• I found a discussion on Stack Exchange that allows one to draw figures like that below. However, the process seems to require some fiddling in general to make everything look nice.\[ \require{enclose} \def\uline#1#2{\enclose{updiagonalstrike}{\phan…
• In a Lawvere metric space, $$I=0$$. So, an identity element is a map $$\mathrm{id}_x:0\to\mathcal{X}(x,x)$$. In terms of distances, this means that $$0\geq d(x,x)$$ (since $$0$$ is the smallest element of $$[0,\infty]$$, this means $$d(x,x)=0$$ (t…
• Requirement 1. here corresponds to requirement 1. in the definition of a category. The hom-object becomes the set of morphisms. $$\mathrm{id}_x$$ picks out a distinguished element of the set of morphisms from an object to itself, which by the defi…
• $$g_E(5,3)=\mathrm{false}$$, $$g_F(5,3)=2$$. $$g_E(3,5)=\mathrm{true}$$, $$f_F(3,5)=-2$$. $$h(5,\mathrm{true})=5$$. $$h(-5,\mathrm{true})=-5$$. $$h(-5,\mathrm{false})=6$$.  $$q_G(-2,3)=2$$, $$q_F(-2,3)=-13$$. $$q_G(2,3)=-1$$, $$q_F(2,3)=7$$…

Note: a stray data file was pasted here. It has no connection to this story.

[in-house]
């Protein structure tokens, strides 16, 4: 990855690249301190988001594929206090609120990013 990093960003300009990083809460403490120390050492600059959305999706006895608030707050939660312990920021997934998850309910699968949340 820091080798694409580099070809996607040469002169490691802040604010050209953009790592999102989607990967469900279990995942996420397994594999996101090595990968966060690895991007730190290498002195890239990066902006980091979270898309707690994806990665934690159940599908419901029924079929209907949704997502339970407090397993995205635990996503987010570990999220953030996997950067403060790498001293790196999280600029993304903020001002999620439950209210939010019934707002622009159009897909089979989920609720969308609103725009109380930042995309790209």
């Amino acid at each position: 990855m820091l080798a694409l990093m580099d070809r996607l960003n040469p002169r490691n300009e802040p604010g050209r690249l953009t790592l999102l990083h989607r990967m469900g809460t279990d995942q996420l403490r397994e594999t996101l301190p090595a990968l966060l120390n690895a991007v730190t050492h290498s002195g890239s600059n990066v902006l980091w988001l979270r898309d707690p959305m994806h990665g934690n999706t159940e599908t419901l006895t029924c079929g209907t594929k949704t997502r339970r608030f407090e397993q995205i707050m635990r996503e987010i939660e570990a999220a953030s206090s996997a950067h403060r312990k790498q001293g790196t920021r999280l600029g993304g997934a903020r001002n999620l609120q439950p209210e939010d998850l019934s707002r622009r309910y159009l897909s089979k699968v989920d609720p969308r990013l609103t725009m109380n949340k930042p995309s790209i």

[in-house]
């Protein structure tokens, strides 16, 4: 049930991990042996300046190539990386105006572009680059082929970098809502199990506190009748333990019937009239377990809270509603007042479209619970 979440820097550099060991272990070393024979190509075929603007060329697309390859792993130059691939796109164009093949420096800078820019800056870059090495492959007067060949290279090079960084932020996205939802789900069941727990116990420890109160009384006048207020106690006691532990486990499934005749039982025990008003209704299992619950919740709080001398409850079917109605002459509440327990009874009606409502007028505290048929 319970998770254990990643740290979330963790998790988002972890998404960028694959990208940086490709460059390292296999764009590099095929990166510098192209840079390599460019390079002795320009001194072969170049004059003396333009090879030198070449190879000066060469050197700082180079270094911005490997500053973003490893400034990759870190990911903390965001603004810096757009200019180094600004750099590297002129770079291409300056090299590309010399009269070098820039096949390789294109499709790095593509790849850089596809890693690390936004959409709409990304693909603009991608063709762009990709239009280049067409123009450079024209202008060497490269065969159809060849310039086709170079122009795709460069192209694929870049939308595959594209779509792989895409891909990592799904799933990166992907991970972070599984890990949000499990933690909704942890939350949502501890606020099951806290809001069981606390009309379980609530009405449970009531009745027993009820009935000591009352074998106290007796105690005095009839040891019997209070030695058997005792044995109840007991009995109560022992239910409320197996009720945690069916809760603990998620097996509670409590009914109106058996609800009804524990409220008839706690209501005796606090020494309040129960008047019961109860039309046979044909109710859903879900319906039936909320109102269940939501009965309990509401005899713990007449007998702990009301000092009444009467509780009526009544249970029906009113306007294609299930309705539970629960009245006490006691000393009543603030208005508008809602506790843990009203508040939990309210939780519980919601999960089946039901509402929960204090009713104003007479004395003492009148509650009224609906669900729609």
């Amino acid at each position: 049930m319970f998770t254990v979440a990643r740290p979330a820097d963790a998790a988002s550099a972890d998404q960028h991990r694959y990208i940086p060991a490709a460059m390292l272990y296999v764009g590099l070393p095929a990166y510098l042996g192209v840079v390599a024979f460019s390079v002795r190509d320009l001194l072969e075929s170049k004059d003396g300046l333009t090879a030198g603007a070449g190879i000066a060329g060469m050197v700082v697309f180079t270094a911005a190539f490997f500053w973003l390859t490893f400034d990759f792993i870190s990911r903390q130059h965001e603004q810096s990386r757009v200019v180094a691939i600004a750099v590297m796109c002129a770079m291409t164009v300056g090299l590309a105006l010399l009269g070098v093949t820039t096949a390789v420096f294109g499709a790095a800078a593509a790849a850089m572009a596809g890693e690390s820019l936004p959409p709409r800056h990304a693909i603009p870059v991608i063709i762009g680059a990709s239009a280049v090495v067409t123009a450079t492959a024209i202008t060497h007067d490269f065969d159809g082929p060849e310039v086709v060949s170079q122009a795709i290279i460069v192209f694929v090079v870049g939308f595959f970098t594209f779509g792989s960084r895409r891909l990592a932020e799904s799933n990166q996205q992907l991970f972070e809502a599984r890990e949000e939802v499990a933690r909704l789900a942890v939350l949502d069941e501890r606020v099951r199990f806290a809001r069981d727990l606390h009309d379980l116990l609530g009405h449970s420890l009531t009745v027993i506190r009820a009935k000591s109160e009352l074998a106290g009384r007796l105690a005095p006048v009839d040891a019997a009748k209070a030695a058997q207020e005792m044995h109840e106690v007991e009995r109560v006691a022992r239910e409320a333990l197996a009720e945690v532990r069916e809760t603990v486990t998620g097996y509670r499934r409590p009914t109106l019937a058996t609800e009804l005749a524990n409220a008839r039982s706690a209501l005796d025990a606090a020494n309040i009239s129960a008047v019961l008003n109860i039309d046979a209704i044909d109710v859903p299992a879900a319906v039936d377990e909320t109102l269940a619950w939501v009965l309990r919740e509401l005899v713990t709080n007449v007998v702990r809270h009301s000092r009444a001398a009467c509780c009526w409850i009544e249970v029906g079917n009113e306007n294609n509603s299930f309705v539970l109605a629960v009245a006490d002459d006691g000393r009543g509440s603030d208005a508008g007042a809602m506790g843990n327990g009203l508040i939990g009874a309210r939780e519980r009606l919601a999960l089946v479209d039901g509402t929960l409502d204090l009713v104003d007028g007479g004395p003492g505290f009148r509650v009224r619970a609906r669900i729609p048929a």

• $$\newcommand{\cat}{\mathcal{#1}}\def\Ob{{\mathrm{Ob}}}\Ob(P)$$ serves as the set on which the preorder is defined. The functor $$\otimes:\cat{P}\times\cat{P}\to\cat{P}$$ induces a function $$\otimes_\Ob:\Ob(\cat{P})\times\Ob(\cat{P})\to\Ob(\cat… • Suppose \(\def\cat#1{{\mathcal{#1}}}$$ $$\def\comp#1{{\widehat{#1}}}$$ $$\def\conj#1{{\check{#1}}}$$ $$\def\id{{\mathrm{id}}}\comp{F}=\conj{G}$$. By the definitions of companion and conjoint, $$\cat{Q}(F(p),q)=\comp{F}(p,q)=\conj{G}(p,q)=\cat{P}(p… • Its conjoint is the function that sends \((d,a,b,c)$$ to $$\mathrm{true}$$ if $$d\leq a+b+c$$ and to $$\mathrm{false}$$ otherwise.
• By definition of the identity $$\newcommand{\idprof}{\mathrm{id}(#1)}\newcommand{\cat}{\mathcal{#1}}\newcommand{\companion}{\widehat{#1}}\cat{V}-$$functor, $$\cat{P}(\idprof{p},\idprof{q})=\cat{P}(p,q)$$. By the definitions of companion (,…